UNHCR staff have been visiting and talking to urban refugees around Brazil to assess their protection needs of refugees and other people of concern. The refugee agency, working with local partners, carries out a three-week Participatory Assessment every year. UNHCR uses an age, gender and diversity approach during the exercise. This means also talking to minority and vulnerable groups, including women, older people, those living with disability and more. The findings allow UNHCR to develop an appropriate protection response. This year's exercise was conducted in five cities - São Paulo, Rio de Janeiro, Brasília, Rio Grande de Sul and Manaus. Refugees taking part said the assessment allowed them to share views, problems and solutions with UNHCR and others. Various stakeholders, including government officials, aid workers and academics, also participated.

Assessing Refugee Needs in Brazil

Statelessness among Brazilian Expats

Irina was born in 1998 in Switzerland, daughter of a Brazilian mother and her Swiss boyfriend. Soon afterwards, her mother Denise went to the Brazilian Consulate in Geneva to get a passport for Irina. She was shocked when consular officials told her that under a 1994 amendment to the constitution, children born overseas to Brazilians could not automatically gain citizenship. To make matters worse,the new-born child could not get the nationality of her father at birth either. Irina was issued with temporary travel documents and her mother was told she would need to sort out the problem in Brazil.

In the end, it took Denise two years to get her daughter a Brazilian birth certificate, and even then it was not regarded as proof of nationality by the authorities. Denise turned for help to a group called Brasileirinhos Apátridas (Stateless Young Brazilians), which was lobbying for a constitutional amendment to guarantee nationality for children born overseas with at least one Brazilian parent.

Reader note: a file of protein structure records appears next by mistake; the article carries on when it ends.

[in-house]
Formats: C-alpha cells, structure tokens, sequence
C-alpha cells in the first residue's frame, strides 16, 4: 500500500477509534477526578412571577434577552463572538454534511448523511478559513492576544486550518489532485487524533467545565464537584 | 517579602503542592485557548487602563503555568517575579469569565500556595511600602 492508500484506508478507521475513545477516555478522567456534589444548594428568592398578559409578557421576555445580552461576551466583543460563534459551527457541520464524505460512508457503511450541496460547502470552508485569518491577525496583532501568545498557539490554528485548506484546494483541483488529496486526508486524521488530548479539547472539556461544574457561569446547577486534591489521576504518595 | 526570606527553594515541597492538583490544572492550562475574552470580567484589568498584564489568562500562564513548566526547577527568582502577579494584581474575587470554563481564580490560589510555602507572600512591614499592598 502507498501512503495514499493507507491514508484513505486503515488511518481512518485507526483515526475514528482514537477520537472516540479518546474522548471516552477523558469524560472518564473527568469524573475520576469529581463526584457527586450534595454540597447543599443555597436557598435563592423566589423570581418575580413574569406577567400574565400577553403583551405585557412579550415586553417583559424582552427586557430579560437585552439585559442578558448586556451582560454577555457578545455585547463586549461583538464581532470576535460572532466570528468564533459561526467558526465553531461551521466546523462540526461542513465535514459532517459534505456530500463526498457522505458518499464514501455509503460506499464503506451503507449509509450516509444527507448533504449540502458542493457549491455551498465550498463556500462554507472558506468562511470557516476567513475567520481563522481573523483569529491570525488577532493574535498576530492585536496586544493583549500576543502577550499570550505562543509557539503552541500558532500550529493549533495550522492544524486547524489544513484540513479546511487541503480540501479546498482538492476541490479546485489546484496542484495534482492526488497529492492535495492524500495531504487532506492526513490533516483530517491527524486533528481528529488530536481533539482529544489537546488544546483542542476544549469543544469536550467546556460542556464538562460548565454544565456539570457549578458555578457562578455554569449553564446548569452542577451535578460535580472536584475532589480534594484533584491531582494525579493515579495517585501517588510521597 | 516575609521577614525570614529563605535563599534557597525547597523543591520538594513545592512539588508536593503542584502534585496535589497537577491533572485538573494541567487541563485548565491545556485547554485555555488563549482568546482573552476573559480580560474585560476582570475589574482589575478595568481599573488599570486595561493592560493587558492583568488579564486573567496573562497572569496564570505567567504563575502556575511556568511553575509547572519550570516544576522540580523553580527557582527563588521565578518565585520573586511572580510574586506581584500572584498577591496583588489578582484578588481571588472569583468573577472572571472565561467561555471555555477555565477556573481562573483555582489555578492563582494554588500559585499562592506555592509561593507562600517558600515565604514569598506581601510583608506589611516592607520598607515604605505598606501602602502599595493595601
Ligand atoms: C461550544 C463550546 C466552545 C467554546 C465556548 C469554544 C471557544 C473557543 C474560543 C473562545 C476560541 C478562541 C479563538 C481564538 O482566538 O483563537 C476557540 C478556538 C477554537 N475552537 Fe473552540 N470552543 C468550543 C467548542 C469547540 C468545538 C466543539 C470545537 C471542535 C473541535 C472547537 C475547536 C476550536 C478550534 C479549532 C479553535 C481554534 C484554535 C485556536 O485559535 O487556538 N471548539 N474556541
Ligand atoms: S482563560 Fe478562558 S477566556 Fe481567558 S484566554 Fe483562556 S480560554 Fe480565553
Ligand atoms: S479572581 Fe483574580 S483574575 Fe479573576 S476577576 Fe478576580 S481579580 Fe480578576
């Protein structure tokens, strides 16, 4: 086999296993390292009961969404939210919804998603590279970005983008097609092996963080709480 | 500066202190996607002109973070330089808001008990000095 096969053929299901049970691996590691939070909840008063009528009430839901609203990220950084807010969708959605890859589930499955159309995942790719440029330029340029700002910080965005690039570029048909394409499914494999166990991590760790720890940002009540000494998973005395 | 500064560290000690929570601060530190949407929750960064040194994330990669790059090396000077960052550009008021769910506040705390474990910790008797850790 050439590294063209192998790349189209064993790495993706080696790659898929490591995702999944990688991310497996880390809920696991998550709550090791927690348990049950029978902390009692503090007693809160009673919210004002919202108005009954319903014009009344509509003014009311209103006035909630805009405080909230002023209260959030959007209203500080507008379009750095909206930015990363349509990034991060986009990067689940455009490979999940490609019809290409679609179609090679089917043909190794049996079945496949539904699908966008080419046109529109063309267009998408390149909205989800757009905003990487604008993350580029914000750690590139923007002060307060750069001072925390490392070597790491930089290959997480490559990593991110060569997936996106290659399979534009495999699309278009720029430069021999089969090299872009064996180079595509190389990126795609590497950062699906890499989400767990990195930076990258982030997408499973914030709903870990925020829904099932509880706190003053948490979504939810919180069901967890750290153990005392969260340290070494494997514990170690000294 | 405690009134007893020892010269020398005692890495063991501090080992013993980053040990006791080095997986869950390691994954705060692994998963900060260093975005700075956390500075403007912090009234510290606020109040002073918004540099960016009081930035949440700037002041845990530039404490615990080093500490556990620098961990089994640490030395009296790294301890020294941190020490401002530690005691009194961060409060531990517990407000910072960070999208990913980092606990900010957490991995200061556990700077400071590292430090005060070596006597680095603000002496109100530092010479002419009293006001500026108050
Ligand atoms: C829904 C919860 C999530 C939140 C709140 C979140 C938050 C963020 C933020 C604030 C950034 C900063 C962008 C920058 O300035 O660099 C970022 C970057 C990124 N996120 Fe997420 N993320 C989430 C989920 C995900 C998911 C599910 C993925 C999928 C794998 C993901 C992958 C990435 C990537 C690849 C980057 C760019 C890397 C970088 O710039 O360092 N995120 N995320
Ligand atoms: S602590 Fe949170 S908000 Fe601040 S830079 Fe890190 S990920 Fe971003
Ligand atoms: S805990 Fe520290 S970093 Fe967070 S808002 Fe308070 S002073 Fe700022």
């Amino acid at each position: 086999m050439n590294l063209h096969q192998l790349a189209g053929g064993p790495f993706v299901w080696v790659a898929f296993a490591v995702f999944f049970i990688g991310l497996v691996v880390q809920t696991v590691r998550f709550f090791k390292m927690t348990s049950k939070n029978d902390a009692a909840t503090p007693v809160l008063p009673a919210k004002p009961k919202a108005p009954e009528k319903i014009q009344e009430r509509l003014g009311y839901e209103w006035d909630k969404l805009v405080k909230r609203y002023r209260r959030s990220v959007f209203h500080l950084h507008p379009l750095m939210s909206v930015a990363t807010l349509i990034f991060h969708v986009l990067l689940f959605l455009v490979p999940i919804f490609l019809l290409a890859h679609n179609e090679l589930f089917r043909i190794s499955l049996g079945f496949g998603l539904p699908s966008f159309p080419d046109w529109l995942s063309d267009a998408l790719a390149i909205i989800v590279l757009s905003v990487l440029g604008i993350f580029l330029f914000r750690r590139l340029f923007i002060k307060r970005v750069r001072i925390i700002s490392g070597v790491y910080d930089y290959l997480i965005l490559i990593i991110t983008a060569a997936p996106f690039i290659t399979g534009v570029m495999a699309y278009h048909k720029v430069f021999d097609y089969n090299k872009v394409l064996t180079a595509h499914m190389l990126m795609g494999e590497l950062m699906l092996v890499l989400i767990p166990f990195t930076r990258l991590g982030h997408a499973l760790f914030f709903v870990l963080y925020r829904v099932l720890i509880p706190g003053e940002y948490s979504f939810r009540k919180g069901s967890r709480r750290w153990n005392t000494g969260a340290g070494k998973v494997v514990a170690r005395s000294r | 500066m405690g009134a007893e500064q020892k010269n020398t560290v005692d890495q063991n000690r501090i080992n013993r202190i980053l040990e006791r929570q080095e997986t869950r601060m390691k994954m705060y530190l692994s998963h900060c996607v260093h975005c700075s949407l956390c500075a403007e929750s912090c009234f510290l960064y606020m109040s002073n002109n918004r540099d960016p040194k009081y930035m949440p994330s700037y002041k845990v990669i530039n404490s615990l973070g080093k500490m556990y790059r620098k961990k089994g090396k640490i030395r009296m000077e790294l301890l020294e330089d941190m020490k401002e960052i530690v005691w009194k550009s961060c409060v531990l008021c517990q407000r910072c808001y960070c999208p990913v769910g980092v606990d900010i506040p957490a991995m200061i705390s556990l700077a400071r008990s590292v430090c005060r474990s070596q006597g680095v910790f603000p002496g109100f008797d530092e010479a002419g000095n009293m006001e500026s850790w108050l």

In 2007, Brazil's National Congress approved a constitutional amendment that dropped the requirement of residence in Brazil for receiving citizenship. In addition to benefitting Irina, the law helped an estimated 200,000 children, who would have otherwise been left stateless and without many of thebasic rights that citizens enjoy. Today, children born abroad to Brazilian parents receive Brazilian nationality provided that they are registered with the Brazilian authorities, or they take up residence in Brazil and opt for Brazilian nationality.

"As a mother it was impossible to accept that my daughter wasn't considered Brazilian like me and her older brother, who was also born in Switzerland before the 1994 constitutional change," said Denise. "For me, the fact that my daughter would depend on a tourist visa to live in Brazil was an aberration."

Irina shares her mother's discomfort. "It's quite annoying when you feel you belong to a country and your parents only speak to you in that country's language, but you can't be recognized as a citizen of that country. It feels like they are stealing your childhood," the 12-year-old said.

Statelessness among Brazilian Expats